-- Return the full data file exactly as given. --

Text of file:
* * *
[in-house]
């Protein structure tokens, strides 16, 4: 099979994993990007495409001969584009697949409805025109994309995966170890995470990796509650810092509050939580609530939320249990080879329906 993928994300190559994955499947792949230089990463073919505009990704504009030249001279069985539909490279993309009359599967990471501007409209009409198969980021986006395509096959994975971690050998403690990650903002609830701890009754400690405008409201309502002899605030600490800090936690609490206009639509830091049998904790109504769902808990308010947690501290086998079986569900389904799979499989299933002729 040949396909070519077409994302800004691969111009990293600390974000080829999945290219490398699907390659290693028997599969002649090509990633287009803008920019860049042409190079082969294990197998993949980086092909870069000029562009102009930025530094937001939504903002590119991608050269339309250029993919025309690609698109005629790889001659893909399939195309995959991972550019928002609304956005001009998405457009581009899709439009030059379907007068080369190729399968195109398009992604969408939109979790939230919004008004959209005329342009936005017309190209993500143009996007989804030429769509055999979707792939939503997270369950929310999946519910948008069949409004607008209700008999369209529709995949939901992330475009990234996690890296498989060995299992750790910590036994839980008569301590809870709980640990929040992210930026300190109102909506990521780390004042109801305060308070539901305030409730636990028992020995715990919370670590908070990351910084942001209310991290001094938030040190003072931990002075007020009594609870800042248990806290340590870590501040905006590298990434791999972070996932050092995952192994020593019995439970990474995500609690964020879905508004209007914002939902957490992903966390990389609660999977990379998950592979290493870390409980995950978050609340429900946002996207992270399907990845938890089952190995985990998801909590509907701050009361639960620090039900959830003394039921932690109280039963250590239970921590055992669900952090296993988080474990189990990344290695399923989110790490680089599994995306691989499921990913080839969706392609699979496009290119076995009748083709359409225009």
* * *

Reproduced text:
[in-house]
């Protein structure tokens, strides 16, 4: 099979994993990007495409001969584009697949409805025109994309995966170890995470990796509650810092509050939580609530939320249990080879329906 993928994300190559994955499947792949230089990463073919505009990704504009030249001279069985539909490279993309009359599967990471501007409209009409198969980021986006395509096959994975971690050998403690990650903002609830701890009754400690405008409201309502002899605030600490800090936690609490206009639509830091049998904790109504769902808990308010947690501290086998079986569900389904799979499989299933002729 040949396909070519077409994302800004691969111009990293600390974000080829999945290219490398699907390659290693028997599969002649090509990633287009803008920019860049042409190079082969294990197998993949980086092909870069000029562009102009930025530094937001939504903002590119991608050269339309250029993919025309690609698109005629790889001659893909399939195309995959991972550019928002609304956005001009998405457009581009899709439009030059379907007068080369190729399968195109398009992604969408939109979790939230919004008004959209005329342009936005017309190209993500143009996007989804030429769509055999979707792939939503997270369950929310999946519910948008069949409004607008209700008999369209529709995949939901992330475009990234996690890296498989060995299992750790910590036994839980008569301590809870709980640990929040992210930026300190109102909506990521780390004042109801305060308070539901305030409730636990028992020995715990919370670590908070990351910084942001209310991290001094938030040190003072931990002075007020009594609870800042248990806290340590870590501040905006590298990434791999972070996932050092995952192994020593019995439970990474995500609690964020879905508004209007914002939902957490992903966390990389609660999977990379998950592979290493870390409980995950978050609340429900946002996207992270399907990845938890089952190995985990998801909590509907701050009361639960620090039900959830003394039921932690109280039963250590239970921590055992669900952090296993988080474990189990990344290695399923989110790490680089599994995306691989499921990913080839969706392609699979496009290119076995009748083709359409225009």